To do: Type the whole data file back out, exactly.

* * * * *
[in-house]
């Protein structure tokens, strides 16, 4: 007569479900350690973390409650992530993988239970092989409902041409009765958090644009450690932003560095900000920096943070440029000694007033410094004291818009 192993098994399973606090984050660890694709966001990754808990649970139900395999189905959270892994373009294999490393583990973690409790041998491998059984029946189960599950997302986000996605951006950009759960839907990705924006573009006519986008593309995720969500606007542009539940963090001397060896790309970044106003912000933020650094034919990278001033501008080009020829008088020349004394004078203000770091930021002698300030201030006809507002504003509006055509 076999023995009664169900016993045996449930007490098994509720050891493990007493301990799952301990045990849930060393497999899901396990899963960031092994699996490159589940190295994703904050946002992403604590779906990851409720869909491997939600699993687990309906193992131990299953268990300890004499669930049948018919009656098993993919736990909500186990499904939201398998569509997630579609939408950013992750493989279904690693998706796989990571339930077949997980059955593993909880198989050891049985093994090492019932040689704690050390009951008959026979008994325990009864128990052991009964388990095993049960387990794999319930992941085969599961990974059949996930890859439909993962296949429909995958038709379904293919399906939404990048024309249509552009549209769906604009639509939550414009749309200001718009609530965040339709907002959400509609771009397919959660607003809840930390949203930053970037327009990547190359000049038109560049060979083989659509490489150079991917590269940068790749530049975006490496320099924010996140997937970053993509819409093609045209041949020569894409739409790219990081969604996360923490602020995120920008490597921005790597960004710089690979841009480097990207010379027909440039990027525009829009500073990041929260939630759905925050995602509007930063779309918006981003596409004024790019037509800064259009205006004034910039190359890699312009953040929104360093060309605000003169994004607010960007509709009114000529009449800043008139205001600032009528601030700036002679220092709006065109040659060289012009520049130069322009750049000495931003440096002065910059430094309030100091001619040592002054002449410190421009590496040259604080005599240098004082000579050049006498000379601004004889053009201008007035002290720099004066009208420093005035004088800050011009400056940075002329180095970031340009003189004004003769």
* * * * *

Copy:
[in-house]
């Protein structure tokens, strides 16, 4: 007569479900350690973390409650992530993988239970092989409902041409009765958090644009450690932003560095900000920096943070440029000694007033410094004291818009 192993098994399973606090984050660890694709966001990754808990649970139900395999189905959270892994373009294999490393583990973690409790041998491998059984029946189960599950997302986000996605951006950009759960839907990705924006573009006519986008593309995720969500606007542009539940963090001397060896790309970044106003912000933020650094034919990278001033501008080009020829008088020349004394004078203000770091930021002698300030201030006809507002504003509006055509 076999023995009664169900016993045996449930007490098994509720050891493990007493301990799952301990045990849930060393497999899901396990899963960031092994699996490159589940190295994703904050946002992403604590779906990851409720869909491997939600699993687990309906193992131990299953268990300890004499669930049948018919009656098993993919736990909500186990499904939201398998569509997630579609939408950013992750493989279904690693998706796989990571339930077949997980059955593993909880198989050891049985093994090492019932040689704690050390009951008959026979008994325990009864128990052991009964388990095993049960387990794999319930992941085969599961990974059949996930890859439909993962296949429909995958038709379904293919399906939404990048024309249509552009549209769906604009639509939550414009749309200001718009609530965040339709907002959400509609771009397919959660607003809840930390949203930053970037327009990547190359000049038109560049060979083989659509490489150079991917590269940068790749530049975006490496320099924010996140997937970053993509819409093609045209041949020569894409739409790219990081969604996360923490602020995120920008490597921005790597960004710089690979841009480097990207010379027909440039990027525009829009500073990041929260939630759905925050995602509007930063779309918006981003596409004024790019037509800064259009205006004034910039190359890699312009953040929104360093060309605000003169994004607010960007509709009114000529009449800043008139205001600032009528601030700036002679220092709006065109040659060289012009520049130069322009750049000495931003440096002065910059430094309030100091001619040592002054002449410190421009590496040259604080005599240098004082000579050049006498000379601004004889053009201008007035002290720099004066009208420093005035004088800050011009400056940075002329180095970031340009003189004004003769």